The Internet of Things (IoT) often brings us convenience, economy, fun, and security, but it’s also a source of numerous challenges for developers, installers, and maintainers. In this article, we are talking about one facet of the global IoT challenge – secure remote access.
Every small piece of a Smart Home, be it a Thermostat, a Security Sensor, or a Light bulb, has direct, or more often indirect, access to the Internet. Local or near-field security is a very important topic – but its meaning can’t be compared with security of access to the Cloud services responsible for configuring, notification, alarms, and all other things that make our homes smart. Personal computers, smartphones, printers, NAS have network connectivity that lasts a very long time, but we should not forget that compromising some of the small home devices mentioned above would allow an attacker some control over the physical world, which is definitely a different type of risk than associated with a personal computer.
For example, imagine an attacker has access to notifications from the home’s Thermostat. He can’t control the Thermostat, however, he has access to current mode and temperature. And using this harmless data he not only violates the abstract privacy, but most likely also knows the schedule of the house occupants, as well as if someone is home at that particular moment.
The recent research published by Symantec shows the following vulnerabilities are common for almost all Smart Home Solutions.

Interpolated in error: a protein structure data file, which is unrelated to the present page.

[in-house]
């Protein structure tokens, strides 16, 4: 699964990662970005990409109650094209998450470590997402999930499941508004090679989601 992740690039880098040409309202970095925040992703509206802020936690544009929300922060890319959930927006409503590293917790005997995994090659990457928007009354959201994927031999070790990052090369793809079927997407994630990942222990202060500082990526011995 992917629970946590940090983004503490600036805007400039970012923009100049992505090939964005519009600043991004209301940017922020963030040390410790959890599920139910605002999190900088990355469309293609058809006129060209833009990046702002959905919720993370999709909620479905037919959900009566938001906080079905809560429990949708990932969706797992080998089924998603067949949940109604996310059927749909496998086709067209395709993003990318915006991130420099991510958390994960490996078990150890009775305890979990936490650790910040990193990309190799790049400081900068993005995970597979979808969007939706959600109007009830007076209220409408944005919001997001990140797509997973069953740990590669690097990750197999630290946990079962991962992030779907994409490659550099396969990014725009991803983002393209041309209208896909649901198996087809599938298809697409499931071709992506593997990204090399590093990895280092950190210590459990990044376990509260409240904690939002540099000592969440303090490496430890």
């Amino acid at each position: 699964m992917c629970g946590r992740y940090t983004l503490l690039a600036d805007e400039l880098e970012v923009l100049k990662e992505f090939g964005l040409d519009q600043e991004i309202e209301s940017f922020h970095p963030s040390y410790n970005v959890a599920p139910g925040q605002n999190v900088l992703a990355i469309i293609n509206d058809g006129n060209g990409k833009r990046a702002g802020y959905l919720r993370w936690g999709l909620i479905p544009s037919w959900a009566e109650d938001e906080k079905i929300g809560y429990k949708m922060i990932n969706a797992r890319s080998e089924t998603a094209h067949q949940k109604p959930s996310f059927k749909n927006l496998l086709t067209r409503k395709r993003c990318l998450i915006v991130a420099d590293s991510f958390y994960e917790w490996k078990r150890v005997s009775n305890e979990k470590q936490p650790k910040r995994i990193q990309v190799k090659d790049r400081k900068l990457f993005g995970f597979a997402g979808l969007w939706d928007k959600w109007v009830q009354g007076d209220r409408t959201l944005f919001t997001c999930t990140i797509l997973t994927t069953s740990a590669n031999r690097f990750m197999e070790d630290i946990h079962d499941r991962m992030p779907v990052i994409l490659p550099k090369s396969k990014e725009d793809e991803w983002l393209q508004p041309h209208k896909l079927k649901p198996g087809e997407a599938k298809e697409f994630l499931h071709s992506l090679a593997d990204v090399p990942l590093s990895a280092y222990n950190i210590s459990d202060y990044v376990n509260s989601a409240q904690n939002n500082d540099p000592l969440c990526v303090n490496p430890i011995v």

While passwords, encryption, account enumeration, and supply chain attacks are more or less obvious and are usually related to the user experience or the corresponding standards, attacks and issues on remote access security (including web vulnerabilities, mitm attacks, and firmware tampering) should be mitigated during design and development.
So yes – it’s recommended to have secure access from Smart Home devices or Gateways. And of course there are dozens of solutions suitable and secure, at least at the current technical level. However, sometimes even a security professional asking, “what to secure?” forgets about the “when.”
What percent of devices in the field are manufactured inside a vendor’s own facilities and prototyping factories? It’s hard to know the exact answer without using floating-point operations. And even the best scheme following all standards and guidelines can be compromised during manufacturing. So here’s where the challenge becomes really intriguing.
This leads to the following requirements:
With server side validation, everything is more or less standardized. The only thing required to add to the common pattern is custom security materials for each client for the purpose of client identification.
From the client side the solution is trickier – tens of thousands of devices are in sleep mode in a warehouse somewhere when it is discovered that the server is compromised, and, as a consequence, they can’t be reprogrammed. This leads to an additional server validation service. It can be, for example, a dedicated OCSP server or some custom solution with only one function – inform the device that the server’s security materials are compromised.
When talking about compromising during manufacturing, there’s another well known, but not so widely used option – updating security materials when the device is installed. It may be manual activation via the web or just an update on first connection.
These 3 simple principles make the entire system much more secure and, as a bonus, this scheme can be implemented using open-source software as described below.
Note that the scheme above is just a sample solution; the services can be replaced with some custom implementation or appropriate analogs.